stats lab 4

# stats lab 4 - 1 In Hill’s Experiment 14 of the 52...

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The question being answered is whether Hill’s study outcomes are dependent on the treatments, being whether streptomycin is effective as a tb treatment. In Hill’s Experiment 14 of the 52 subjects who did not take streptomycin died, while 4 of the 55 of those who did take streptomycin died. The analysis techniques I used, were summary tables which allowed me to see the proportion of those who survived and those who did not for the group of subjects who did and did not streptomycin. I also used a simulator to randomly create 100 different simulations of Hill’s experiment to see if the results of chance were aligned with his experiment results. I concluded from my 100 random simulations that streptomycin was an effective treatment. This can be helpful to those have contract TB.

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Unformatted text preview: 1. In Hill’s Experiment 14 of the 52 subjects who did not take streptomycin died, while 4 of the 55 of those who did take streptomycin died. It does seem like treatment and outcome are dependent because 7 percent of those who took streptomycin died, while 26 percent of those who did not take streptomycin died. 2. 16.8 percent. About 9 people. 2 4 6 8 10 12 14 16 18 20 22 ndiedStrep 2 4 6 8 10 12 14 16 Measures from Scrambled Hill's TB Experiment Histogram 3 - value = 8 (A) is more reasonable, because within the 100 cases, no case had more than 14 deaths, and the majority of deaths were 10 or under. 4 – Experimental because there is a control, and a variable which the researchers can manipulate. Yes because, it is an experiment, which allows us to conclude causation....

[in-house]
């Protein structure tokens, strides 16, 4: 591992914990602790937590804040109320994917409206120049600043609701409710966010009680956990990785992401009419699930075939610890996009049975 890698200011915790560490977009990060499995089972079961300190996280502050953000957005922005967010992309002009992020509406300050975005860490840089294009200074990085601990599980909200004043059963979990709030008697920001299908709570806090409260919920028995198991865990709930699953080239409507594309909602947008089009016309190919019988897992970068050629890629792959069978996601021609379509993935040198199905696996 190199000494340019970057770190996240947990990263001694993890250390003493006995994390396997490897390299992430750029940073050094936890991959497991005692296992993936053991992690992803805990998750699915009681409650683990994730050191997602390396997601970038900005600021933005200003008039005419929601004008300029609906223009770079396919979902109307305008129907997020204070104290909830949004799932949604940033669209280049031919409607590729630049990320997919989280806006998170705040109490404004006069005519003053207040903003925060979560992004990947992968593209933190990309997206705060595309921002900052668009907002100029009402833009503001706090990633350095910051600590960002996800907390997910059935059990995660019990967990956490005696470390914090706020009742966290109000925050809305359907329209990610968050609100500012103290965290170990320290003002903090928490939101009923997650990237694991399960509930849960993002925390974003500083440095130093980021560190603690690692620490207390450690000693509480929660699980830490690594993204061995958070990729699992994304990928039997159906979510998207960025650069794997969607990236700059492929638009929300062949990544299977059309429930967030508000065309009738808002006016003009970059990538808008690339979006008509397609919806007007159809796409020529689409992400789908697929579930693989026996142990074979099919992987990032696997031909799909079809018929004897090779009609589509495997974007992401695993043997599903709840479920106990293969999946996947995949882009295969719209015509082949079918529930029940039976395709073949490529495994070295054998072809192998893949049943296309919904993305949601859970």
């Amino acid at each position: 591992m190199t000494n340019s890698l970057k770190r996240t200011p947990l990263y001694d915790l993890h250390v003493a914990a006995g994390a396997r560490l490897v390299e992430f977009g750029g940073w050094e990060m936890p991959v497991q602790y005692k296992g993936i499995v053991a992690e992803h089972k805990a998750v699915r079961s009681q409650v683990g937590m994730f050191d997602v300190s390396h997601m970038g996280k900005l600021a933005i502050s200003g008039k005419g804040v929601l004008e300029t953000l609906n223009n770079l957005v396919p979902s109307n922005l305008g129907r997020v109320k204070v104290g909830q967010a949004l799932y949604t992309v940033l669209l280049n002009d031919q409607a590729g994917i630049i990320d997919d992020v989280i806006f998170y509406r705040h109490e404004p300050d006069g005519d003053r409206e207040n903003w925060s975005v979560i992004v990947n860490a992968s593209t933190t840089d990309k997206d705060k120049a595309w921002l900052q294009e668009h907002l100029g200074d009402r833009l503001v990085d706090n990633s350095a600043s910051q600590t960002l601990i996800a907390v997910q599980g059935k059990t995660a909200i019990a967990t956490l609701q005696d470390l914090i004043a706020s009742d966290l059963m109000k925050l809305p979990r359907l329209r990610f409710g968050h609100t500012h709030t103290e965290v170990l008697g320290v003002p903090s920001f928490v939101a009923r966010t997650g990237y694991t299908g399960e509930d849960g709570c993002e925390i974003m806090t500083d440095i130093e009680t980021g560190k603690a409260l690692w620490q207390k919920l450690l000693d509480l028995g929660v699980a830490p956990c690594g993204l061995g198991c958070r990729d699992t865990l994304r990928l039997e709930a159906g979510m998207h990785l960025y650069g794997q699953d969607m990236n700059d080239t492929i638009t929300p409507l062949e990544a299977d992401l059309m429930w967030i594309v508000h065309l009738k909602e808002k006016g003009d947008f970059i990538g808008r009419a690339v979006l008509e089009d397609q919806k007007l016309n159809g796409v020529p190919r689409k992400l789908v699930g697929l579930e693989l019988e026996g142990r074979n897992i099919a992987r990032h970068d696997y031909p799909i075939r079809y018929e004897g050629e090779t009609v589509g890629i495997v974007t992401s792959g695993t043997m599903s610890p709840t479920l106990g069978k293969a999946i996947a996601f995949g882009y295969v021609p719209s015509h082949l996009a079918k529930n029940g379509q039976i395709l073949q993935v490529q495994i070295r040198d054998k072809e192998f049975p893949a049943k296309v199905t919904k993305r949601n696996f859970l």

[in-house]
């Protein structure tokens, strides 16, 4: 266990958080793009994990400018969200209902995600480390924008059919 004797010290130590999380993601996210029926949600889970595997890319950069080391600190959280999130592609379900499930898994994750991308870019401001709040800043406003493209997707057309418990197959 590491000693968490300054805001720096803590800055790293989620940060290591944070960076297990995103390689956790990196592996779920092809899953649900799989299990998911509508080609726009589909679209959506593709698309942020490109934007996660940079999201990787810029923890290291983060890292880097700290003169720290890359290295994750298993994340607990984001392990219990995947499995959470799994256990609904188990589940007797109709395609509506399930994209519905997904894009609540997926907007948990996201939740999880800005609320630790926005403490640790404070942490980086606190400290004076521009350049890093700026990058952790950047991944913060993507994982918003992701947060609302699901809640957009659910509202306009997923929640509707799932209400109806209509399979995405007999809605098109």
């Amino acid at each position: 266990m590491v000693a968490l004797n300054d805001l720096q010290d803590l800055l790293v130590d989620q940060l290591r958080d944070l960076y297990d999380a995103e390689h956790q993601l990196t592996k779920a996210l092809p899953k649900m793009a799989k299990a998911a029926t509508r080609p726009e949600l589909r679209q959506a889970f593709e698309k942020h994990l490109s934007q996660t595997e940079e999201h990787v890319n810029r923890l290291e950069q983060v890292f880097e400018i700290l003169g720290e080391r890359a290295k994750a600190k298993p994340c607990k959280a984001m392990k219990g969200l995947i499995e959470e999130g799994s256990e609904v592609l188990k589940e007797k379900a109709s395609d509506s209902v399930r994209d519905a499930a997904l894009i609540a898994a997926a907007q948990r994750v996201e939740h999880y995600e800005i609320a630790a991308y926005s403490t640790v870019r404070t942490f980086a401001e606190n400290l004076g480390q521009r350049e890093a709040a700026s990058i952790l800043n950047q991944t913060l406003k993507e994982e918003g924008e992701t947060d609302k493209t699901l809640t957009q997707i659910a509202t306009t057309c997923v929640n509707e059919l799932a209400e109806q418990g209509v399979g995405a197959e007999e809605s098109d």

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## This note was uploaded on 09/16/2011 for the course STATS 10 taught by Professor Ioudina during the Spring '08 term at UCLA.

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stats lab 4 - 1 In Hill’s Experiment 14 of the 52...

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